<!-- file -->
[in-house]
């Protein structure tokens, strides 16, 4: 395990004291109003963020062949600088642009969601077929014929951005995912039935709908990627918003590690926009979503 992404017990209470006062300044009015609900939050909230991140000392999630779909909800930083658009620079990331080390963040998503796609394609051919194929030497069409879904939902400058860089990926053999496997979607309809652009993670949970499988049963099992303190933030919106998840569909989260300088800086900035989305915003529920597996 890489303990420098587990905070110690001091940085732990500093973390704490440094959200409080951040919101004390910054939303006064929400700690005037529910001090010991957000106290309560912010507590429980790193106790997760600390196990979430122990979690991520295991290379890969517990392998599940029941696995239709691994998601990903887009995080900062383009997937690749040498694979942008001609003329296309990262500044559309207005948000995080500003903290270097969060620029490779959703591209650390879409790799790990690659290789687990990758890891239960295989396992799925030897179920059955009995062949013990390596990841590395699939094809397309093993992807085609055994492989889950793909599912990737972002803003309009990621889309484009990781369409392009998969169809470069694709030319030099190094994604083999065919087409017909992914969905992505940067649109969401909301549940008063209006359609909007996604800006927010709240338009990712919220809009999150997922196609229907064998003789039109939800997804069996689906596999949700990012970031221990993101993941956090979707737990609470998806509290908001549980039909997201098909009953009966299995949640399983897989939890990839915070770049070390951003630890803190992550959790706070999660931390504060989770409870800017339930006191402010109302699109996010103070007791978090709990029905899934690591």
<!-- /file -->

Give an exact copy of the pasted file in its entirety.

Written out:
[in-house]
């Protein structure tokens, strides 16, 4: 395990004291109003963020062949600088642009969601077929014929951005995912039935709908990627918003590690926009979503 992404017990209470006062300044009015609900939050909230991140000392999630779909909800930083658009620079990331080390963040998503796609394609051919194929030497069409879904939902400058860089990926053999496997979607309809652009993670949970499988049963099992303190933030919106998840569909989260300088800086900035989305915003529920597996 890489303990420098587990905070110690001091940085732990500093973390704490440094959200409080951040919101004390910054939303006064929400700690005037529910001090010991957000106290309560912010507590429980790193106790997760600390196990979430122990979690991520295991290379890969517990392998599940029941696995239709691994998601990903887009995080900062383009997937690749040498694979942008001609003329296309990262500044559309207005948000995080500003903290270097969060620029490779959703591209650390879409790799790990690659290789687990990758890891239960295989396992799925030897179920059955009995062949013990390596990841590395699939094809397309093993992807085609055994492989889950793909599912990737972002803003309009990621889309484009990781369409392009998969169809470069694709030319030099190094994604083999065919087409017909992914969905992505940067649109969401909301549940008063209006359609909007996604800006927010709240338009990712919220809009999150997922196609229907064998003789039109939800997804069996689906596999949700990012970031221990993101993941956090979707737990609470998806509290908001549980039909997201098909009953009966299995949640399983897989939890990839915070770049070390951003630890803190992550959790706070999660931390504060989770409870800017339930006191402010109302699109996010103070007791978090709990029905899934690591």